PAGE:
Nearly broken: Feeling the effects of the El Nino

Lounapkiko is a very small, remote village characteristic of Vanuatu’s Tanna Island. Although less than 10 kilometres from the largest town on Tanna, it takes hours to reach Lounapkiko by foot, and nearly as long in a 4WD vehicle. Visitors, and villagers alike negotiate steep inclines on muddy paths that twist through the coarse bush, and the roads are empty of other vehicles or travellers.

"I don’t know how we will survive this."

The only faces that I see are of locals peering out from their gardens, curious to see who would attempt to drive a vehicle so far on such bad roads. Lounapkiko is a village of between five and six hundred people, led by Head Chief Tom and Assistant Chief Iawiko. Both men have lived in this village for their entire lives and they know everything about 
this community, especially the people, the land and the river.

It is the people, they say, that are complaining of hunger.

It is the land that has no kumara growing in the ground and no bananas hanging from the trees. It is the river that is drying up, forcing families to walk up to five kilometres to coastal areas for water, which is often dirty and makes the children sick.

Like the rest of Lounapkiko, Tom and Iawiko are hungry. It’s just after noon but
they haven’t eaten since yesterday lunchtime, and there are no fires going in preparation to cook. Tom and Iawiko mourn their hunger, yet they are getting used to it.

In Lounapkiko, I met Rosalie, a young mum who at eight months pregnant, has cut down to one meal and one glass of water a day due to the shortages. Rosalie knows she’s not eating or drinking enough, and one month from giving birth, she’s anxious about what that means for her unborn child.

“I can see that my stomach isn’t as big as it was with my first daughter, and the baby doesn’t move around as much this time. This makes me scared for the health of my baby when it arrives.”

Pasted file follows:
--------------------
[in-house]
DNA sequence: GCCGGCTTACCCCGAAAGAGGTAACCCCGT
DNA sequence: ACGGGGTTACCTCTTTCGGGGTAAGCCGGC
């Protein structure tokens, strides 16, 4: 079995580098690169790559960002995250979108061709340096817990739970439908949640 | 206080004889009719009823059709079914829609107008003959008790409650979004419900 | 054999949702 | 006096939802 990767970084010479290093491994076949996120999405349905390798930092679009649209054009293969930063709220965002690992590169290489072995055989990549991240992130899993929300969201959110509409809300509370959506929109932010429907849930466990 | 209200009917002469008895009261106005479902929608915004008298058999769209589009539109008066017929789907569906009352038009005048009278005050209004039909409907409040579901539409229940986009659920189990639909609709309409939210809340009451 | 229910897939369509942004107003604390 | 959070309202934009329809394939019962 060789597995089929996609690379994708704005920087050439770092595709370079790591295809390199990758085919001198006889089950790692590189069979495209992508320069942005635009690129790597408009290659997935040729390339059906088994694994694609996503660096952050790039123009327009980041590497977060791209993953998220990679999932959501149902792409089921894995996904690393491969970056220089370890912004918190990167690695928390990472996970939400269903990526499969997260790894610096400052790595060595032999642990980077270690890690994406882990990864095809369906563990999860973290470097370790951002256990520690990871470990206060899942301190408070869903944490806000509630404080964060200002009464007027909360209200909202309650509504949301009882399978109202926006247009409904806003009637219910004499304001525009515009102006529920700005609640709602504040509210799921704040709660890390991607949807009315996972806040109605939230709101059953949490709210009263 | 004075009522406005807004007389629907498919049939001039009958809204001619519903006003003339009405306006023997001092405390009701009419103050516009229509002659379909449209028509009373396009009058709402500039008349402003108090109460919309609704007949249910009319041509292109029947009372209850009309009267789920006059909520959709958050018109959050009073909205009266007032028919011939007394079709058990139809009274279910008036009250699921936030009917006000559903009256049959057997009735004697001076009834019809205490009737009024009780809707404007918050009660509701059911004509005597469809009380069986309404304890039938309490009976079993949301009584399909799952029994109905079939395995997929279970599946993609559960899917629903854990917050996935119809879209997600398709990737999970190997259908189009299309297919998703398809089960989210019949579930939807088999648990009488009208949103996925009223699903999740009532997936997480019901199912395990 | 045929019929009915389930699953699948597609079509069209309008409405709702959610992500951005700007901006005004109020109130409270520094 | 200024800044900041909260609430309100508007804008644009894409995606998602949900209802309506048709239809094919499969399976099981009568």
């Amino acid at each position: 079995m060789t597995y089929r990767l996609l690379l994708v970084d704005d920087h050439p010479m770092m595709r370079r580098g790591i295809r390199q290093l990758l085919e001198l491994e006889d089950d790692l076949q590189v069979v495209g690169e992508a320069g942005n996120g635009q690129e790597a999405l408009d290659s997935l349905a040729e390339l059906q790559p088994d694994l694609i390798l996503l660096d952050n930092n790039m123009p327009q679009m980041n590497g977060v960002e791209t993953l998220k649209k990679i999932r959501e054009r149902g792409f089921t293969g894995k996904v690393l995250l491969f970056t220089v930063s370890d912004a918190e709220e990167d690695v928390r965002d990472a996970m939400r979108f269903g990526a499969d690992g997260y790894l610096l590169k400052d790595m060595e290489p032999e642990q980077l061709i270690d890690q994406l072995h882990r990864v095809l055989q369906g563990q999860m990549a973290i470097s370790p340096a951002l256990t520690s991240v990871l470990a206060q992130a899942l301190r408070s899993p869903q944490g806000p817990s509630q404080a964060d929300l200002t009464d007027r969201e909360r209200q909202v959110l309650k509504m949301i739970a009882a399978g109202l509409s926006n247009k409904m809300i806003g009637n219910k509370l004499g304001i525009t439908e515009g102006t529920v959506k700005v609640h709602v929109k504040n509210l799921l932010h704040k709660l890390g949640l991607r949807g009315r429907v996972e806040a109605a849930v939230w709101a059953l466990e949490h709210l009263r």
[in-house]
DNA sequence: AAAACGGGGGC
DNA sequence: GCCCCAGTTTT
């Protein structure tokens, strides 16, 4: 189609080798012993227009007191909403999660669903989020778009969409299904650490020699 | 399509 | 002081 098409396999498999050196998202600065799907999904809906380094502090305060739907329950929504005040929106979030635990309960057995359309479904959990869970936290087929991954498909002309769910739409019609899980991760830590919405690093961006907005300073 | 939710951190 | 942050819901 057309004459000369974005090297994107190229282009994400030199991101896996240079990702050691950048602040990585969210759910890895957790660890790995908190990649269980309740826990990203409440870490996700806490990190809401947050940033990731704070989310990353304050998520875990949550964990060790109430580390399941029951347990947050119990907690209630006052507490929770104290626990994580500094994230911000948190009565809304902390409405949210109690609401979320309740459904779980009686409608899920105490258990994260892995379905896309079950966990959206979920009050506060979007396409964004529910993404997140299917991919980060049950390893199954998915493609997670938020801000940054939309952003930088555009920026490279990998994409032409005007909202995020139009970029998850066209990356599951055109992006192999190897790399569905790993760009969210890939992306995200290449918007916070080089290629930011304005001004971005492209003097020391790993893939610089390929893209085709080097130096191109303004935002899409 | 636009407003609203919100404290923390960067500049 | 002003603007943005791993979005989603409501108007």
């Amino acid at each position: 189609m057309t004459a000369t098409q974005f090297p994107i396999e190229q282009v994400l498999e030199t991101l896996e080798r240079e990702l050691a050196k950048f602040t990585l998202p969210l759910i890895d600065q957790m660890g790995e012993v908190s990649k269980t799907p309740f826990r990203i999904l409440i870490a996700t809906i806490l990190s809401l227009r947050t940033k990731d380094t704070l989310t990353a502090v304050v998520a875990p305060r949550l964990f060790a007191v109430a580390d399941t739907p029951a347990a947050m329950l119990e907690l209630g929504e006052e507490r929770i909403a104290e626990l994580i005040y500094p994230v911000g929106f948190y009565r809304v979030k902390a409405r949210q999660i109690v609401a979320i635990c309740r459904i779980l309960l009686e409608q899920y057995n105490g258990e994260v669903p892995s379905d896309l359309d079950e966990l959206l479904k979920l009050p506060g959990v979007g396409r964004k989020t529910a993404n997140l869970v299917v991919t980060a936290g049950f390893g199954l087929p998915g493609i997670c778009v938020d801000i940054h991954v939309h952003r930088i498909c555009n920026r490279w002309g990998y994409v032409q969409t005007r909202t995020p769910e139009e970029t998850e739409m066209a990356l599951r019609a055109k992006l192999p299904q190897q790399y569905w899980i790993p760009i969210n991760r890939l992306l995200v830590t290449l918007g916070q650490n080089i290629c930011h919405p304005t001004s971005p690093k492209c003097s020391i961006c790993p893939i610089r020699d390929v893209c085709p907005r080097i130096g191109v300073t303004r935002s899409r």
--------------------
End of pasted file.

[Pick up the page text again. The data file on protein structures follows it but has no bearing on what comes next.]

At what should be an exciting time for Rosalie and her family, her mind is preoccupied by concerns about food and water.

“When I return from the garden every day, I put banana leaves in the bottom of my basket so that it appears to have more food in there. I do this for my children, so they don’t see how little food there is and start to worry.”

“With the amount I’m eating and drinking, I’m worried about how long my milk will last,” says Rosalie. “When it runs out, how will I feed another mouth at the table?”

Mother-of-six Iesua is also skipping meals to feed her family. In her garden should be taro, bananas and cabbages, but Cyclone Pam destroyed the banana trees and the ground is too dry to produce much taro and cabbages. Despite this, Iesua tries to hide her growing desperation from her children.

“When I return from the garden every day, I put banana leaves in the bottom of my basket so that it appears to have more food in there. I do this for my children, so they don’t see how little food there is and start to worry.”

The people of Lounapkiko, who’ve lived through cyclones and tough El Nino seasons before, are in Chief Tom’s words, "Nearly broken.’’

“This is the toughest life has ever been, for everyone in this village. The El Nino season in 97/98 was stronger than it is now, and there have been more destructive cyclones than Pam, but we are struggling more now than we ever have before. Never before have we had two such disasters, a cyclone and El Nino so close together. Cyclone Pam destroyed the garden but this hot sun has destroyed the crops all over again. I don’t know how we will survive this.”